‘Dogs, Rebels to tangle in SEC series opener|[03/14/08]

Published 12:00 am Friday, March 14, 2008

Most years, there’s a season-long buildup to the Ole Miss-Mississippi State series. Weeks of anticipation, followed by a year’s worth of bragging rights.

Not this time.

Ole Miss and State kick off the Southeastern Conference schedule today at Dudy Noble Field in Starkville. It’s the first time since 1988 the in-state rivals have opened the league schedule against one another and just the third time since 1998 that they’ve played the SEC series in March.

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The teams will also play April 15 in Pearl, in the annual Mayor’s Trophy game at Trustmark Park.

Ole Miss coach Mike Bianco said he was glad to get the series out of the way early. Playing it later in the year, when more is on the line, can be a distraction, he said.

“If I had a preference, I would prefer it to be thrown in the middle somewhere,” Bianco said. “To me, it’s unfair to say it has to come at the end. There’s so much more put on players and coaches when you play your archrivals.”

Mississippi State coach Ron Polk said he’d like to play the Rebels later in the year. Not necessarily because of any baseball reasons, but rather because of basketball.

The series coincides with the SEC basketball tournament. State is scheduled to play Alabama tonight, meaning more fans will be paying attention to the basketball team’s stretch run than an early-season baseball game.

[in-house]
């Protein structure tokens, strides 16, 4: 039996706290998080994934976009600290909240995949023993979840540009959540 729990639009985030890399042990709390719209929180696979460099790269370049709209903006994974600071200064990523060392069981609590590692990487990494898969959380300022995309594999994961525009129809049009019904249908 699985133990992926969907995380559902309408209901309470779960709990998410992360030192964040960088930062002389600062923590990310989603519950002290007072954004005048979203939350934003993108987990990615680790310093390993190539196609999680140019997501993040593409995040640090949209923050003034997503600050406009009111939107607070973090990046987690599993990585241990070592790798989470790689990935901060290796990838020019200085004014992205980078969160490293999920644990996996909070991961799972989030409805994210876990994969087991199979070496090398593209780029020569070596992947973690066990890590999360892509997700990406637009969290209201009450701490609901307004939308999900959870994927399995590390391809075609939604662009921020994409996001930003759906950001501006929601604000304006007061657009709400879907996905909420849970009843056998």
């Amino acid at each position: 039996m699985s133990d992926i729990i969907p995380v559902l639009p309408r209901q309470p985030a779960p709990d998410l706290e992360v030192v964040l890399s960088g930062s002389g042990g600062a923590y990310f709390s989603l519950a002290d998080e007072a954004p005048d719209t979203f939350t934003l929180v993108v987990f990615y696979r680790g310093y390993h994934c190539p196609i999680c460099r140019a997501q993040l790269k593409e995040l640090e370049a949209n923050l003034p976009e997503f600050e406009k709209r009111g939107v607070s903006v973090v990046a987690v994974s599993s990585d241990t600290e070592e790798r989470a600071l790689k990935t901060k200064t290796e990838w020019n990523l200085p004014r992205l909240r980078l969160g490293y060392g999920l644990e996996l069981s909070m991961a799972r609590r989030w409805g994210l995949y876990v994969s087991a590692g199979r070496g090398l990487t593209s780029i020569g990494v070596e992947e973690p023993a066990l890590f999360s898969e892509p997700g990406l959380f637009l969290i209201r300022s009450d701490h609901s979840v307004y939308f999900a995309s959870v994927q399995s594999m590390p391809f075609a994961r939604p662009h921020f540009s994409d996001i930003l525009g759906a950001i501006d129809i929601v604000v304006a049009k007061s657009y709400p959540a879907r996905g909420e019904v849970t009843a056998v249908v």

The opening game of the series was moved up to 3 p.m. today, and game two pushed back to 6 p.m. on Saturday to keep more eyes on the diamond.

“If you have your druthers, you’d rather play it later in the year,” Polk said. “The only bad thing is that it conflicts with the SEC Tournament. But it’s what comes out of the computer. They can’t always push the rivalry to the back of the schedule.”

Mississippi State has had an up-and-down ride through the non-conference portion of its schedule. The Bulldogs enter the weekend with a 7-7 record following a sweep of a midweek series with Mississippi Valley State. Mississippi State was swept by Baylor last weekend, and has not won more than two, nor lost more than three, games in a row this year.

Polk said the roller coaster ride was largely due to inexperience. Only four position players who saw significant playing time during the team’s College World Series run last season are back this time around, and most of the potential replacements haven’t established themselves yet.

Making matters worse, second baseman Brandon Turner — one of the returning starters — will miss this weekend’s series with a hamstring injury. Turner was second in the SEC with a .389 batting average in 2007.

“When we played Baylor, we went out to exchange lineup cards and coach (Steve) Smith had the same card all three games. I told him I wish I could do that,” Polk said.

Ole Miss was streaking at the beginning of the season but came back to earth fast last week. After starting 9-0, the Rebels lost three of four against Arkansas State and TCU. Ole Miss managed just eight runs in three games at TCU, after scoring at least five in each of its first 10 games.

Bianco said it was more a case of leveling off than going into a slump.

“We are really playing well in all three phases of the game — pitching, hitting and defense. We were almost playing too good early. And by that, I mean we were hitting at a pace I don’t think anybody could keep up,” Bianco said. “I thought we pitched well (at TCU), we played good defense. It just happens sometimes that you can’t push runs across.”